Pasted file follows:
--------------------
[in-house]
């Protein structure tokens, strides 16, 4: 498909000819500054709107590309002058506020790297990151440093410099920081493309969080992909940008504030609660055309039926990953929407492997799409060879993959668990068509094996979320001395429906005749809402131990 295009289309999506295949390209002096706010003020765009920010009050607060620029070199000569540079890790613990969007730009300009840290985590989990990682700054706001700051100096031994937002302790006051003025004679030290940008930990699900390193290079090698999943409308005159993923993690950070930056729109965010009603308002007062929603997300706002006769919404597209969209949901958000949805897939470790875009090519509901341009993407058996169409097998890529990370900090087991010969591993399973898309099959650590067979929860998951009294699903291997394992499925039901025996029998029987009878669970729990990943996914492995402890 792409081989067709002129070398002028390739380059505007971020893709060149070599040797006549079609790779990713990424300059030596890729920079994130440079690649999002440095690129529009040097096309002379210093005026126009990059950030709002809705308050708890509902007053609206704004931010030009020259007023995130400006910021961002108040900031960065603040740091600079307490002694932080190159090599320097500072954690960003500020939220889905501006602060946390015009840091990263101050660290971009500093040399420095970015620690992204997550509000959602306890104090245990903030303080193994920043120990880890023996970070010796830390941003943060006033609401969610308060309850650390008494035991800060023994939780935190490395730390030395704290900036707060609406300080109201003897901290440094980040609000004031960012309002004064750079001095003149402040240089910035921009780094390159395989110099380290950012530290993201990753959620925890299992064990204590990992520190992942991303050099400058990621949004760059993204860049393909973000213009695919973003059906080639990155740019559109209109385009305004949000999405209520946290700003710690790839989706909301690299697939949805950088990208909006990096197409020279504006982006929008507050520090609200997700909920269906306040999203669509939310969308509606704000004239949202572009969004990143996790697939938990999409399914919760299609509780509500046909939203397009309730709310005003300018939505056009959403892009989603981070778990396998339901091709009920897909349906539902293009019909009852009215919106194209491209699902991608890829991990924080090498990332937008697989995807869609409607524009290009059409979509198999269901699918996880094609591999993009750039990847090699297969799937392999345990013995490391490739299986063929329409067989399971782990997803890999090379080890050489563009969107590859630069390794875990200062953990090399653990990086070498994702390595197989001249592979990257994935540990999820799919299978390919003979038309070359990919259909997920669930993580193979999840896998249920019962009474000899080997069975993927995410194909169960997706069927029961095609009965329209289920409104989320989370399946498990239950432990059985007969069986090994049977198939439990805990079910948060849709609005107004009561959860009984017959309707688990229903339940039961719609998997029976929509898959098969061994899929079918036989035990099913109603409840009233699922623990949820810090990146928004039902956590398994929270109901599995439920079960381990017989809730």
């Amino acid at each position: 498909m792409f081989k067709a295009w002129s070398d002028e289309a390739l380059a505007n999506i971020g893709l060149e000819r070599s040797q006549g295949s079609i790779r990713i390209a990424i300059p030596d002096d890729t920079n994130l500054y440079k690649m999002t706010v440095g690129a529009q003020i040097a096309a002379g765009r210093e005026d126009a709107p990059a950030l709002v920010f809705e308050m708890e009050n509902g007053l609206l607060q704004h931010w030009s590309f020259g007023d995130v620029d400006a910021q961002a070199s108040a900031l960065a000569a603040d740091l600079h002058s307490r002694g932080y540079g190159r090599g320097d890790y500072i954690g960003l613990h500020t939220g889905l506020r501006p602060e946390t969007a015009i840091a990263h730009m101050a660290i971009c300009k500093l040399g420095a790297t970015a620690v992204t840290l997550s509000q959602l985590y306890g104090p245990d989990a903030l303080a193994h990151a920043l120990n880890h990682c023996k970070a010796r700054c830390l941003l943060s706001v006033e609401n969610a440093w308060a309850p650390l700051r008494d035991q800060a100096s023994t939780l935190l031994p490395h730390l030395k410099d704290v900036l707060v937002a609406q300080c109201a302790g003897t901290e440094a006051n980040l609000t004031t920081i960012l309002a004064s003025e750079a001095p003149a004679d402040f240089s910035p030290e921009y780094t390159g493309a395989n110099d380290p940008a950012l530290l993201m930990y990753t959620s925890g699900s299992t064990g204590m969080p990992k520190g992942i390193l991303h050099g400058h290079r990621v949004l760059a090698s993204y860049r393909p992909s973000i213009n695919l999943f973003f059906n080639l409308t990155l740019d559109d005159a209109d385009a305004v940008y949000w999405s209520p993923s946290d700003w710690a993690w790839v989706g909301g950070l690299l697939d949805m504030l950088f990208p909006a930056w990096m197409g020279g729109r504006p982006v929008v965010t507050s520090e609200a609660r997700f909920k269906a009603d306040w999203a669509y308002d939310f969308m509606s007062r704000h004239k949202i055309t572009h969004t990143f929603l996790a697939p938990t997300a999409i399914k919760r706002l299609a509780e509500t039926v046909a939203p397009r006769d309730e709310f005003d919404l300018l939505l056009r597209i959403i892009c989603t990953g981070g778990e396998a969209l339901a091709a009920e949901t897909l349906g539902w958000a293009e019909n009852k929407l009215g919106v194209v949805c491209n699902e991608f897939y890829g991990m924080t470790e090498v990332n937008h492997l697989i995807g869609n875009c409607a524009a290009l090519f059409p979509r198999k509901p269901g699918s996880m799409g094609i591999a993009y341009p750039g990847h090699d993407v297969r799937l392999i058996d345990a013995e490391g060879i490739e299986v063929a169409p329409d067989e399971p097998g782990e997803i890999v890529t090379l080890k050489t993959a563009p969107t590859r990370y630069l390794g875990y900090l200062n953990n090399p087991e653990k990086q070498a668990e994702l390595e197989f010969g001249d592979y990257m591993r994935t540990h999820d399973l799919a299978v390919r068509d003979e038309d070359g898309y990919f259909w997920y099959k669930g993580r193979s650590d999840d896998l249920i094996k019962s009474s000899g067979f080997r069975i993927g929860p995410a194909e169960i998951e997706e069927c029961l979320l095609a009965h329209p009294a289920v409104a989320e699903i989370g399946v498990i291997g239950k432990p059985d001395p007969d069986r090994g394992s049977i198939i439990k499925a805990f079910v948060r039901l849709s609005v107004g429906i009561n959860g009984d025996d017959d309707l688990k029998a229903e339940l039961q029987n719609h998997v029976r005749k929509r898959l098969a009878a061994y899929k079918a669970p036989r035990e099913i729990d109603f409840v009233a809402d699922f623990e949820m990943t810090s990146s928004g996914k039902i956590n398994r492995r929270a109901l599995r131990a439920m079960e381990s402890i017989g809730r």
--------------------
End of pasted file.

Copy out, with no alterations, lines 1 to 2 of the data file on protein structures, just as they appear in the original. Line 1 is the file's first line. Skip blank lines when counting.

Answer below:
[in-house]
């Protein structure tokens, strides 16, 4: 498909000819500054709107590309002058506020790297990151440093410099920081493309969080992909940008504030609660055309039926990953929407492997799409060879993959668990068509094996979320001395429906005749809402131990 295009289309999506295949390209002096706010003020765009920010009050607060620029070199000569540079890790613990969007730009300009840290985590989990990682700054706001700051100096031994937002302790006051003025004679030290940008930990699900390193290079090698999943409308005159993923993690950070930056729109965010009603308002007062929603997300706002006769919404597209969209949901958000949805897939470790875009090519509901341009993407058996169409097998890529990370900090087991010969591993399973898309099959650590067979929860998951009294699903291997394992499925039901025996029998029987009878669970729990990943996914492995402890 792409081989067709002129070398002028390739380059505007971020893709060149070599040797006549079609790779990713990424300059030596890729920079994130440079690649999002440095690129529009040097096309002379210093005026126009990059950030709002809705308050708890509902007053609206704004931010030009020259007023995130400006910021961002108040900031960065603040740091600079307490002694932080190159090599320097500072954690960003500020939220889905501006602060946390015009840091990263101050660290971009500093040399420095970015620690992204997550509000959602306890104090245990903030303080193994920043120990880890023996970070010796830390941003943060006033609401969610308060309850650390008494035991800060023994939780935190490395730390030395704290900036707060609406300080109201003897901290440094980040609000004031960012309002004064750079001095003149402040240089910035921009780094390159395989110099380290950012530290993201990753959620925890299992064990204590990992520190992942991303050099400058990621949004760059993204860049393909973000213009695919973003059906080639990155740019559109209109385009305004949000999405209520946290700003710690790839989706909301690299697939949805950088990208909006990096197409020279504006982006929008507050520090609200997700909920269906306040999203669509939310969308509606704000004239949202572009969004990143996790697939938990999409399914919760299609509780509500046909939203397009309730709310005003300018939505056009959403892009989603981070778990396998339901091709009920897909349906539902293009019909009852009215919106194209491209699902991608890829991990924080090498990332937008697989995807869609409607524009290009059409979509198999269901699918996880094609591999993009750039990847090699297969799937392999345990013995490391490739299986063929329409067989399971782990997803890999090379080890050489563009969107590859630069390794875990200062953990090399653990990086070498994702390595197989001249592979990257994935540990999820799919299978390919003979038309070359990919259909997920669930993580193979999840896998249920019962009474000899080997069975993927995410194909169960997706069927029961095609009965329209289920409104989320989370399946498990239950432990059985007969069986090994049977198939439990805990079910948060849709609005107004009561959860009984017959309707688990229903339940039961719609998997029976929509898959098969061994899929079918036989035990099913109603409840009233699922623990949820810090990146928004039902956590398994929270109901599995439920079960381990017989809730």